Easter away from home at Hampton U.

By Miah Harris

Easter has been classified as one of few special holidays traditionally celebrated in an array of ways. While some students may remember shopping for their Sunday best Easter suits, or ruffled socks to match that bright yellow dress in preparation for unforgettable Easter speeches, others have just seen Easter as after church spring Thanksgiving dinner.

Here at Hampton University, a variety of these significant Easter traditions have now become just memories for a few. Since most students are many miles away from home, alternative plans have been temporarily or possibly permanently set into place.

"I would usually be going to church with my family," said sophomore and art major Geryn Harris of Richmond, Va., "but this year I will just attend chapel service on campus with friends, with high hopes to catch a decent homemade meal at someone's house afterwards."

In addition to childhood memories, many students have given up one or more things that they would usually have or do on a daily or regular basis (i.e., candy, television, social media, juice) for 40 days leading up to Easter Sunday. This method of sacrifice is known as "fasting," but for this occasion, referred to as "Lent."

Serena Rudisel, an electrical engineering major from New York, adheres to this annual practice: "This year I gave up all drinks except for water, so I can truthfully say that I am pretty anxious to have something to drink with flavor as I enjoy my meal at a potluck with some of my bigs."

Prior to Sunday, Hampton students and the Greer Dawson Wilson Student leadership Training Program will give back to the community by participating in a 5k race off campus and later catering their time to the youth with fun and games at "Easter by the Bay" in the Convocation Center.

"Because my family was and still is heavy on giving more than receiving," said senior and English major Devon Bonnick, "I will continue their tradition by participating in Easter by the Bay along with the student leaders." "Once I heard there was going to be a huge Easter egg hunt, I was all for helping out. I also thought it would be a reasonable excuse to reminisce on my childhood for a bit."

Although Easter may be a full day of festivities, it is more than an Easter egg hunt, a speech, or once worn stylish outfit. "I have realized and been completely guilty to the fact of simply becoming caught up and forgetting this holiday's true meaning," said marine and environmental science major, Christina Williams. "As I've gotten older, and especially since I am away from home, I've made it my conscious effort to not overlook family tradition by remaining reflective and grateful for this holiday."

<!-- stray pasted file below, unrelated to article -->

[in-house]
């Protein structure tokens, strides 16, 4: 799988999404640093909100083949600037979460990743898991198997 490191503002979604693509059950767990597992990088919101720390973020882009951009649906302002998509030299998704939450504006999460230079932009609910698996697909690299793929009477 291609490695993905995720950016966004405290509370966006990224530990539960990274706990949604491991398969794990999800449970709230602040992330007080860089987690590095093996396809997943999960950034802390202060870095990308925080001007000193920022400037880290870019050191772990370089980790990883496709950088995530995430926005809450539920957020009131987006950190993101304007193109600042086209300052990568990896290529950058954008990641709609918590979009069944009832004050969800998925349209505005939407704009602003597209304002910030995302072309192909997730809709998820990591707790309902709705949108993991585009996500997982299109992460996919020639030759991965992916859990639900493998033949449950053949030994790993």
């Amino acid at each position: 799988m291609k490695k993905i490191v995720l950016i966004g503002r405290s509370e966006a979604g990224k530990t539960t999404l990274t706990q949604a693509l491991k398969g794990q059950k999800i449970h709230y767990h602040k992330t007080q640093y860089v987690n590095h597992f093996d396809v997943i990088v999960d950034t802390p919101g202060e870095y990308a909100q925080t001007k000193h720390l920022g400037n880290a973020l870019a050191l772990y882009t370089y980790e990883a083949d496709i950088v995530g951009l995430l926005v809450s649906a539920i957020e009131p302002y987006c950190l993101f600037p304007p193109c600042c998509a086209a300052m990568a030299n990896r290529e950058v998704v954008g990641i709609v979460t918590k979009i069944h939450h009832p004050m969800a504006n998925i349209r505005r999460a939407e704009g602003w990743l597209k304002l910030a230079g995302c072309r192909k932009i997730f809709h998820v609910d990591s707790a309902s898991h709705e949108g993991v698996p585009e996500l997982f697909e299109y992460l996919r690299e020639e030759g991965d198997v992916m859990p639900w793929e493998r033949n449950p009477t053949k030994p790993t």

The writer is a student in the Scripps Howard School of Journalism and Communications.

Hampton Nation on road again to watch Lady Pirates battle W. Va.

By Jelani Scott

MORGANTOWN, W. Va. – Getting the chance to represent your university is an opportunity that many members of Hampton Nation get when they step foot off this campus.

That opportunity could come in the form of a conference where there is the chance to show off our intellectual prowess. But there is something about getting the opportunity to attend a sporting event that pits HU against "everybody" [a slogan on Hampton Nation T-shirts] that brings every Pirate together in a way that's unlike any other.

This special bond was again put on display Tuesday, March 24 when students and faculty boarded a bus to travel six-plus hours here to support their Lady Pirates basketball team as they took on the West Virginia University Mountaineers in the second round of the Women's NIT.

With tipoff scheduled at 7 p.m., fans were instructed to meet at the Student Center by 10 a.m. so that they could be checked off and cleared to travel. Conflicts with class schedules managed to keep some Pirates docked on the shore of our "Home by the Sea," but those that were able to maneuver and create some space on their schedule boarded the bus.

It was smooth sailing down I-64 West and I-95 North as all aboard the bus seemed to enjoy their journey. Friendly disputes over which movies would be watched to pass the time or the vocal amazement at the beauty of the mountainous ranges the bus traveled past filled the air and, along with it, came a sense of camaraderie.

Once WVU Coliseum was in view, the anticipation began to build. Once the bus doors parted and fans got their tickets, it took only minutes for everyone to get seated behind the Lady Pirates' bench and cheer them on with our trademark flair.

The game went back and forth and, while WVU pulled away with the win, it was clear at the sound of the final buzzer that every fan in blue and gold or HU blue and white had fun. WVU fans could be seen high fiving HU fans, with one audibly saying, "We had fun with you guys!"

One can only imagine what the response would've been if our cheerleaders and band also made the trip.

I was approached numerous times by WVU fans asking me how long was our trip, where exactly are we located, and fans asked about our men and women's teams. It was nice to see another host site, who, like University of Kentucky on a previous road trip, be pleasant and inviting to an HBCU.

March has been a good month for Hampton U. athletics and for HU in general. I'm glad that I along with my fellow Hamptonians got the chance to travel outside of Hampton Roads and experience these events. Hopefully, we'll be able to do it all over again next school year.

The writer is a student in the Scripps Howard School of Journalism and Communications.